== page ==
1/We met in Paris, both of us came from a bi-cultural and artistic background, we were part of a group of friends our main interests were the art world, we all were exploring and the world was our oyster. I was starting my make up career, you were modeling, yet we would spent a lot of time, being creative and looking for sources of inspiration, going to museum, meeting artists etc….You were working for top photographes and magazines, it was clear to me at the time that you were an inspiration for them, not only for your looks but also for your natural understanding of the art world and your ability to embrasse other cultures, atmospheres, your sources of inspirations were countless. You were a beautiful women, but much more than that. Is there anyway that you could explain, what the actual input and presence a model has to give to a photographer or to a stylists to interprete what they are looking for?
I think it is interesting when a model starts to work almost exclusively with one photographer as they seem to start to shared journey together. In my own experience I found that ‘trust’ was a key element within this relationship. It is such a personal thing as you can imagine, to be paid money because of how you look. So this trust you give to the photographer, to share yourself with him or her is quite something when you look at it. What is being asked of you is to give ‘yourself’ to the product or the clothes in a way that is very intimate. I often found it quite terrifying if I am honest! I am sure there are a lot of models who would agree with this description. It is quite an incongruous mix of something which is deeply personal yet at the same time entirely about the commoditisation of the female body. There is a gentleness and a brutality. so like any relationship where these two elements coexist there is a balance one is always trying to strike. I am not sure I always got that one right!
2/Could you give precise exemples of your contribution to a photographe or other art creation?
When I lived in New York I was friends with a few of the big names around at that time in the 80’s. for example Julian Schnabel and Francesco Clemente. Clemente and I used to have many conversations about people and life and I have an ink drawing he made of me at that time, hanging in my house. a lot of Francescos work was and remains dream like and very sexual yet also about what it is to be human and where that sits in the world of myth and fable.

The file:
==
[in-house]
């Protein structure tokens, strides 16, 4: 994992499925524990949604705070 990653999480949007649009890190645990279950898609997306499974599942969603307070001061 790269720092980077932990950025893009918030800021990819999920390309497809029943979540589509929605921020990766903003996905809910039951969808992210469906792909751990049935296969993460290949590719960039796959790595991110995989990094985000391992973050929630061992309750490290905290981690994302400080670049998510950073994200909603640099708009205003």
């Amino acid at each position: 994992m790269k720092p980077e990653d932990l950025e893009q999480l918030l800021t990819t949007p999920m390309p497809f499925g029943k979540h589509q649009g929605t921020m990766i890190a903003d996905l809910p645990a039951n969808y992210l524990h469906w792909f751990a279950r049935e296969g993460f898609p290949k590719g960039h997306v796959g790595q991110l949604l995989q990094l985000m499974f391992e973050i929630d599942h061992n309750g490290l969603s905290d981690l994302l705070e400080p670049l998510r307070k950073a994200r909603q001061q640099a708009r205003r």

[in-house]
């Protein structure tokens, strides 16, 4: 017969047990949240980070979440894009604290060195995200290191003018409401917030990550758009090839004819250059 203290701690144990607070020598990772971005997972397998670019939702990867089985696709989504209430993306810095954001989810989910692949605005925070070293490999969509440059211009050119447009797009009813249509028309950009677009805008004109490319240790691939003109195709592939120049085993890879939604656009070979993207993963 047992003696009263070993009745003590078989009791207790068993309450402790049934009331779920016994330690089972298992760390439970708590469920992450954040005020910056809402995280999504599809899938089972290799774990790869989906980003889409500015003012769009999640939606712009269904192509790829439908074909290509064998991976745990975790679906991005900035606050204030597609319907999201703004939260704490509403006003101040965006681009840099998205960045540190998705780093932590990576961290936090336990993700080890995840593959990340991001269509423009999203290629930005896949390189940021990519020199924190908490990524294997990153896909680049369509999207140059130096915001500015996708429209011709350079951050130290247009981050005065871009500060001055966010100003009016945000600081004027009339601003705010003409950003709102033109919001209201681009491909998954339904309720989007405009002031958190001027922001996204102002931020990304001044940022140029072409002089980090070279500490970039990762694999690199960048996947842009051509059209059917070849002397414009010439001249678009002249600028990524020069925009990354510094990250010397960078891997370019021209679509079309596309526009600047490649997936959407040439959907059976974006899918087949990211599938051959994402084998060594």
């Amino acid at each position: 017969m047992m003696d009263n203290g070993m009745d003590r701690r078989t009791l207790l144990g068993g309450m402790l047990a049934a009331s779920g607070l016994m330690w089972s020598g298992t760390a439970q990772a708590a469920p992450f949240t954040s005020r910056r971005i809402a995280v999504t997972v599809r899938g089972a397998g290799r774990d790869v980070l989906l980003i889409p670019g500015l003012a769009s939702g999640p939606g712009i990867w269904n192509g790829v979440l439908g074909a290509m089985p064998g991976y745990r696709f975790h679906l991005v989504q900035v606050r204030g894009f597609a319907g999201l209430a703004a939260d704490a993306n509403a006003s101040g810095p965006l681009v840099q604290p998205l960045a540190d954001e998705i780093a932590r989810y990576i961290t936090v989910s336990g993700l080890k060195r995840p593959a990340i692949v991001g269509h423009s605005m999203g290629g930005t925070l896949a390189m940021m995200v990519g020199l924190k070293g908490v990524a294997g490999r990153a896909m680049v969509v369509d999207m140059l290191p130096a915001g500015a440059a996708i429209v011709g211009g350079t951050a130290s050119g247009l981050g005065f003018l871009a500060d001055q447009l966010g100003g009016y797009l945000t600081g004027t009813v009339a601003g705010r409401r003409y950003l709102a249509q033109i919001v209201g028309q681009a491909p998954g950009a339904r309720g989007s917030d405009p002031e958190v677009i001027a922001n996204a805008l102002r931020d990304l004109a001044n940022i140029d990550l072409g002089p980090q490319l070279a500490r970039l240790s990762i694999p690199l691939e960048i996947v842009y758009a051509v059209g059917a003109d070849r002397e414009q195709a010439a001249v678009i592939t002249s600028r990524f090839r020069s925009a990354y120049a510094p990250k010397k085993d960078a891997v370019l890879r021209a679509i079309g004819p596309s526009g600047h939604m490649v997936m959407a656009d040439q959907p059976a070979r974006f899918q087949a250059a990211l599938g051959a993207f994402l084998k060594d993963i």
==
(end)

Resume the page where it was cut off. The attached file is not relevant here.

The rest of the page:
My particular painting is a portrait where I am sitting with my skirt raised and by arms bent in an embrace. Originally I was meant to have my legs open with no underwear on whilst holding a cat (pussy). I was far too shy to cooperate! So now we have a portrait of ‘ghosts’. nothing between my legs and my arms holding air. Perhaps this was more true. I also have a portrait of myself when I was 18 taken by a young Mario Testino who needed at the time to test his lighting on various friends.
3/ Being beautiful is an asset but it can also create a barrier if only the surface prevails, making the person invisible locked inside a perfect physique. How do you put other facettes of your personnality across, in other words (not just a pretty face)?
It’s interesting what you said about how looks can create a barrier or a prison for a person, which lets not forget might not only be for someone ‘beautiful’, this same prison could exist for someone who is ‘unattractive’. Notice I use inverted commas! I think intelligence is key to what guides the looks of anyone. It would not be original of me to talk about using ones assets positively whatever they may be but I certainly think for me at least intelligence means a degree of creativity in ones life. To be creative is to think outside the box. That box might also be your body or your face. It is vital to develop yourself to work hard and be psychologically rigourous. You need above all to be very honest with yourself and your life and your choices. This is what can liberate you, not just your pretty face!
4/Today you are an artist yourself and how has this experience of modelling helped you in the expression of your art?
I have just finished my training as an Art Psychotherapist so my art has taken a back seat but interestingly apropos this conversation I have in the past drawn heavily on the themes here. Inside/outside is close to my heart. Who we are is both a physical reality and yet it is also deeply rooted in the ‘invisible’ unconscious, the land of dreams and imagination are also quite physical in my view.
I remember my degree show at Chelsea College of Art was a film I made of myself in a suit of armour struggling to stand as I was fascinated by the idea of our human need to protect ourselves and yet that which seeks to protect us can also be our downfall. Again there is this duality which shows our continuous struggle for balance.
5/ I have often heard girl friends who are not in the industry, feel to be made uncomfortable about not having a models physique, I would like them to understand that there is more to it than meet the eye. Is there anything that you could tell them?
There is nothing you can say to anyone who struggles with their physique, looks whatever. Even the most beautiful of models despite being on a podium for her beauty might have a life long struggle to believe that she is so!
I think we are all here to fufill our unique journey and life is about finding out how we can be of service to others then and only then can we discover ourselves, our true self worth. When we can radiate that..well that is what real beauty is!
Ana is now an Art psychotherapist and can be reached at: email@example.com